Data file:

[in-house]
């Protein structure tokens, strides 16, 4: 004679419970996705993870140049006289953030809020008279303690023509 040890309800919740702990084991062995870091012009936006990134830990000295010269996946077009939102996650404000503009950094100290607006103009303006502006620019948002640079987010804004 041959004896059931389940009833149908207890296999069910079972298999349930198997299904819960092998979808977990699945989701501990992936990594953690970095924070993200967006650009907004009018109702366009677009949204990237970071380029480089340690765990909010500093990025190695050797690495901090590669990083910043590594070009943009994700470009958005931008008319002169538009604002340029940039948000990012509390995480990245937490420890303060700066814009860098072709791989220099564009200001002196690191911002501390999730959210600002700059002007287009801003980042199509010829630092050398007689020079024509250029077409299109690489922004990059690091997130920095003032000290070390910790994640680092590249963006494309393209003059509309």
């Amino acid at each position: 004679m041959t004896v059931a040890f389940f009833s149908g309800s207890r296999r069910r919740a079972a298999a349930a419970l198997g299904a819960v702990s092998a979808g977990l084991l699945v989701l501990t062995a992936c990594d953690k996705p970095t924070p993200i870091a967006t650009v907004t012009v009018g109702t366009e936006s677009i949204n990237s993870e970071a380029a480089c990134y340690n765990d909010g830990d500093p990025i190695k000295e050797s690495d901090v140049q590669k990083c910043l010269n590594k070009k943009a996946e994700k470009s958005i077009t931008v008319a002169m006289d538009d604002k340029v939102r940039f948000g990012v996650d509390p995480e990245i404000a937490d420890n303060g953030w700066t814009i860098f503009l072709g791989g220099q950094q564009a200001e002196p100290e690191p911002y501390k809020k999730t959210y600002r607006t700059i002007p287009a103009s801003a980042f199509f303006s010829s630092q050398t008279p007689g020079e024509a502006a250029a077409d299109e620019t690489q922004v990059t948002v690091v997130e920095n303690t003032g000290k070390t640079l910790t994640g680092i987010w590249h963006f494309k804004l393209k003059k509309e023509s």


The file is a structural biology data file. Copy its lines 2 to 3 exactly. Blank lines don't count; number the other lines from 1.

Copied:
């Protein structure tokens, strides 16, 4: 004679419970996705993870140049006289953030809020008279303690023509 040890309800919740702990084991062995870091012009936006990134830990000295010269996946077009939102996650404000503009950094100290607006103009303006502006620019948002640079987010804004 041959004896059931389940009833149908207890296999069910079972298999349930198997299904819960092998979808977990699945989701501990992936990594953690970095924070993200967006650009907004009018109702366009677009949204990237970071380029480089340690765990909010500093990025190695050797690495901090590669990083910043590594070009943009994700470009958005931008008319002169538009604002340029940039948000990012509390995480990245937490420890303060700066814009860098072709791989220099564009200001002196690191911002501390999730959210600002700059002007287009801003980042199509010829630092050398007689020079024509250029077409299109690489922004990059690091997130920095003032000290070390910790994640680092590249963006494309393209003059509309």
């Amino acid at each position: 004679m041959t004896v059931a040890f389940f009833s149908g309800s207890r296999r069910r919740a079972a298999a349930a419970l198997g299904a819960v702990s092998a979808g977990l084991l699945v989701l501990t062995a992936c990594d953690k996705p970095t924070p993200i870091a967006t650009v907004t012009v009018g109702t366009e936006s677009i949204n990237s993870e970071a380029a480089c990134y340690n765990d909010g830990d500093p990025i190695k000295e050797s690495d901090v140049q590669k990083c910043l010269n590594k070009k943009a996946e994700k470009s958005i077009t931008v008319a002169m006289d538009d604002k340029v939102r940039f948000g990012v996650d509390p995480e990245i404000a937490d420890n303060g953030w700066t814009i860098f503009l072709g791989g220099q950094q564009a200001e002196p100290e690191p911002y501390k809020k999730t959210y600002r607006t700059i002007p287009a103009s801003a980042f199509f303006s010829s630092q050398t008279p007689g020079e024509a502006a250029a077409d299109e620019t690489q922004v990059t948002v690091v997130e920095n303690t003032g000290k070390t640079l910790t994640g680092i987010w590249h963006f494309k804004l393209k003059k509309e023509s």